A Santa Fe state district court judge dismissed a lawsuit filed by the Republican Party of New Mexico against the New Mexico Secretary of State and two county clerks on Thursday.
The suit alleged that both the Taos and Guadalupe County clerks’ offices were not adequately monitoring absentee ballot drop boxes and requested that a judge issue a temporary restraining order, followed by a permanent injunction to “either immediately discontinue the use of drop boxes or ensure that they are made inaccessible to the public during non-polling hours and kept continuously, directly monitored by at least two bipartisan election officials during polling hours.”
Dressed in denim on a windy day in front of an oil and gas rig, Xochitl Torres Small looks into the camera and says, “Washington doesn’t get us,” then tells viewers she fought to get workers the coronavirus relief they deserve.
The ad is just one of many in which Democrat Torres Small is positioning herself as an ally of oil and gas this election year as she strives to win a second term in New Mexico’s southern congressional district, one of just 26 of 435 House races across the nation declared a tossup by the respectedCook Political Report. It’s New Mexico’s most competitive high-profile contest.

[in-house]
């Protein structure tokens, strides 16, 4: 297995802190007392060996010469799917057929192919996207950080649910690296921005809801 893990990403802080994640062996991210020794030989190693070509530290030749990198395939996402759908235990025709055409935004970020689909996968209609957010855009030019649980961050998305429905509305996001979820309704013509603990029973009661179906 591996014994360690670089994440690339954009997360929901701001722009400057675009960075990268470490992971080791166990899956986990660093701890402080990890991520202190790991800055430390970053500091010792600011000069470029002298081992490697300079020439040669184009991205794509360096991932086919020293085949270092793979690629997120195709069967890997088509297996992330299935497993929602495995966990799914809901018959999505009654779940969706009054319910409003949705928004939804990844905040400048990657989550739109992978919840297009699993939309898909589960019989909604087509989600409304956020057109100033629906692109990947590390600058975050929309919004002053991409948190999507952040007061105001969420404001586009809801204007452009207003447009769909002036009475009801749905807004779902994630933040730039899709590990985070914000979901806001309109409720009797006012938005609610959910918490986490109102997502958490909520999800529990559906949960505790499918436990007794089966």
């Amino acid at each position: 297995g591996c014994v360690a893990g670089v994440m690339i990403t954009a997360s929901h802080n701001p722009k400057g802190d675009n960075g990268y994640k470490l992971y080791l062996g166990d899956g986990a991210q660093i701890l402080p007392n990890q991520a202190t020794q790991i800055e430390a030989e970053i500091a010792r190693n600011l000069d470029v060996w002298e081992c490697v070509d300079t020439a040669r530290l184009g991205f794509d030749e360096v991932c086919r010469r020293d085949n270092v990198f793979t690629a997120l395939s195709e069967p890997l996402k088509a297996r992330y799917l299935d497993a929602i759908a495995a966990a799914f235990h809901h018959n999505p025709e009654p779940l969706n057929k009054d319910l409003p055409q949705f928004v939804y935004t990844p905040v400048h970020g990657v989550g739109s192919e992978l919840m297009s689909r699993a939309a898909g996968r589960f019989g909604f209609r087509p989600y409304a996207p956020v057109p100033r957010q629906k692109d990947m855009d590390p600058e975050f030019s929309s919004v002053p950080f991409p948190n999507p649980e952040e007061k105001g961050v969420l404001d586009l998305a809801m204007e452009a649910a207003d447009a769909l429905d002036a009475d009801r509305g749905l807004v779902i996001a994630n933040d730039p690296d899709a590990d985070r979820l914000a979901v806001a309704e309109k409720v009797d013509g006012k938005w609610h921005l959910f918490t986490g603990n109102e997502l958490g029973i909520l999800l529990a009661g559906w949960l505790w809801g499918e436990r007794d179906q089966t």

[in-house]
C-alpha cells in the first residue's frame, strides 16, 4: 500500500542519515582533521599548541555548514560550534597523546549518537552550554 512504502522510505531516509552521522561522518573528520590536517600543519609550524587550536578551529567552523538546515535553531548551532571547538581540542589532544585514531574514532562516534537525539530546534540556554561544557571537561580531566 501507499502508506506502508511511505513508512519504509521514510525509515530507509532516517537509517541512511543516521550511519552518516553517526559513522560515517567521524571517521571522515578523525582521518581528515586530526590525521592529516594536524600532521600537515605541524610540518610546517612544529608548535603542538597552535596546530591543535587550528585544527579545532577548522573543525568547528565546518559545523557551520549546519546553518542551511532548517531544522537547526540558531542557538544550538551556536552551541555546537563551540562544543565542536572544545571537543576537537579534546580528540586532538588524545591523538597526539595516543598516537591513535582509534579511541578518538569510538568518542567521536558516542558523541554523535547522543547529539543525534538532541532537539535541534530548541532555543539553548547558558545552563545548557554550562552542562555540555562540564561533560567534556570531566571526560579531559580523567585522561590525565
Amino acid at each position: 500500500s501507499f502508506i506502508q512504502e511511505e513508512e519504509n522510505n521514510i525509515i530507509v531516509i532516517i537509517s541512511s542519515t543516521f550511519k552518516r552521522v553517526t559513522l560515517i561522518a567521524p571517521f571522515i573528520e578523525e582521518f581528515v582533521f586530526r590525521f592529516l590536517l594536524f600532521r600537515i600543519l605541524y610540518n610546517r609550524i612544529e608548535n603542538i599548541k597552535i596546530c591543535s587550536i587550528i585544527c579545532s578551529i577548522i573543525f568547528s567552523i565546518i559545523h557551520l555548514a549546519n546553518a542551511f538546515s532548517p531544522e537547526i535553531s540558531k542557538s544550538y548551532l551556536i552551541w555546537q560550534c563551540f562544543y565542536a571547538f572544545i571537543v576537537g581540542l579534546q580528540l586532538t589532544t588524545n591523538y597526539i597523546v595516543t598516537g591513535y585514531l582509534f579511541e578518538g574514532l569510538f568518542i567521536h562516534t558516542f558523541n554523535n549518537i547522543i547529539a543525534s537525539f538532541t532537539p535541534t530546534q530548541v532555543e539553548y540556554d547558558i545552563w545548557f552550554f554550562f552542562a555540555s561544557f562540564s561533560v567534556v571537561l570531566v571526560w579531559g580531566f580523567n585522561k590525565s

Two years after Torres Small beat former Republican state lawmaker Yvette Herrell by fewer than 4,000 votes out of nearly 200,000 cast, the two women are facing off again in 2020, and Torres Small is making sure to stress her oil and gas bona fidesOil and gas money powers the economy in the 2nd Congressional District and generations of families have come up through the oil patch in a solidly Republican swath of counties in southeast New Mexico.
Xochitl Torres Small 2020 social media ad claiming her support for oil and gas workers. The first-term Democrat insists she would not vote to ban fracking, a drilling method that has greatly expanded U.S. fossil fuel production and flooded New Mexico with revenue before the pandemic crippled the state economy. Advocates who want to ban the procedure, which injects chemical laden water at high pressure into underground rock formations, say fracking threatens human health in addition to increasing greenhouse gas emitting fossil fuels. But industry professionals and their supporters insist it can be done safely and responsibly.
Torres Small also took to Twitter last week to call out her party’s presidential nominee, tweeting it was wrong to “demonize” one industry in the fight against climate change after Joe Biden said he’d work to transition to an economy based on renewable energy and away from the current oil economy.
Her efforts to trumpet her support of oil and gas come at a time when the industry itself is in turmoil and internal tensions between larger companies and their smaller New Mexico-based counterparts are bursting into the open, particularly over how to talk about Torres Small and her record.